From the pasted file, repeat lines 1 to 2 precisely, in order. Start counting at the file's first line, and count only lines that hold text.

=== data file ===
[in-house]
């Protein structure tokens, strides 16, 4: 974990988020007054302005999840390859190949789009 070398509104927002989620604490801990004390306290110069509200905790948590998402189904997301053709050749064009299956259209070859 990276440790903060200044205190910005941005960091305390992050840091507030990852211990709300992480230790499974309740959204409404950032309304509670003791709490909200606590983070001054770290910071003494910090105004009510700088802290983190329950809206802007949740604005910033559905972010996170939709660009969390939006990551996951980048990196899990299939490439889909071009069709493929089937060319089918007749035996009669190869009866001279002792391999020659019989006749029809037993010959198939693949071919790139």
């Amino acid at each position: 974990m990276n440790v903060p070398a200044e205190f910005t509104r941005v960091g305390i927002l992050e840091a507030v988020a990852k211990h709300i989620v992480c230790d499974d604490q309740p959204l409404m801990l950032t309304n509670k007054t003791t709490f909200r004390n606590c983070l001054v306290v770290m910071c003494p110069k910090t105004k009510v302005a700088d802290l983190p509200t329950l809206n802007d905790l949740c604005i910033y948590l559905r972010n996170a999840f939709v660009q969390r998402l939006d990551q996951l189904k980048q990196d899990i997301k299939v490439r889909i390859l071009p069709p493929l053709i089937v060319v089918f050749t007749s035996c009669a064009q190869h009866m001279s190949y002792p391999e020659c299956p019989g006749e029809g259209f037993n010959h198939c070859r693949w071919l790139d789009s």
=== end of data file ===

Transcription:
[in-house]
């Protein structure tokens, strides 16, 4: 974990988020007054302005999840390859190949789009 070398509104927002989620604490801990004390306290110069509200905790948590998402189904997301053709050749064009299956259209070859 990276440790903060200044205190910005941005960091305390992050840091507030990852211990709300992480230790499974309740959204409404950032309304509670003791709490909200606590983070001054770290910071003494910090105004009510700088802290983190329950809206802007949740604005910033559905972010996170939709660009969390939006990551996951980048990196899990299939490439889909071009069709493929089937060319089918007749035996009669190869009866001279002792391999020659019989006749029809037993010959198939693949071919790139």